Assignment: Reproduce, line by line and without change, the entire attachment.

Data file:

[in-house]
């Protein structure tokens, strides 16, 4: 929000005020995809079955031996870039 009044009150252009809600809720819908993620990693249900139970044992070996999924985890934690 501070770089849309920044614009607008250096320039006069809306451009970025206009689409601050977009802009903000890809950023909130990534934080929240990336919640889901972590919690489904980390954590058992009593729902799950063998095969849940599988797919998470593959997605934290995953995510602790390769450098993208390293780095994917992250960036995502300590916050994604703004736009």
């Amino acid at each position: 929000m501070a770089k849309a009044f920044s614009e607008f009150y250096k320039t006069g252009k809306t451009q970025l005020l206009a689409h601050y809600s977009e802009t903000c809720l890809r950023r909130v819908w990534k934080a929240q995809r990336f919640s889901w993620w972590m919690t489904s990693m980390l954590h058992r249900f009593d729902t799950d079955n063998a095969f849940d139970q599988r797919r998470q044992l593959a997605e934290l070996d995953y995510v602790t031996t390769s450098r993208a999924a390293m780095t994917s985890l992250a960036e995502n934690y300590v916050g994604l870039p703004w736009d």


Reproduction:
[in-house]
């Protein structure tokens, strides 16, 4: 929000005020995809079955031996870039 009044009150252009809600809720819908993620990693249900139970044992070996999924985890934690 501070770089849309920044614009607008250096320039006069809306451009970025206009689409601050977009802009903000890809950023909130990534934080929240990336919640889901972590919690489904980390954590058992009593729902799950063998095969849940599988797919998470593959997605934290995953995510602790390769450098993208390293780095994917992250960036995502300590916050994604703004736009």
């Amino acid at each position: 929000m501070a770089k849309a009044f920044s614009e607008f009150y250096k320039t006069g252009k809306t451009q970025l005020l206009a689409h601050y809600s977009e802009t903000c809720l890809r950023r909130v819908w990534k934080a929240q995809r990336f919640s889901w993620w972590m919690t489904s990693m980390l954590h058992r249900f009593d729902t799950d079955n063998a095969f849940d139970q599988r797919r998470q044992l593959a997605e934290l070996d995953y995510v602790t031996t390769s450098r993208a999924a390293m780095t994917s985890l992250a960036e995502n934690y300590v916050g994604l870039p703004w736009d």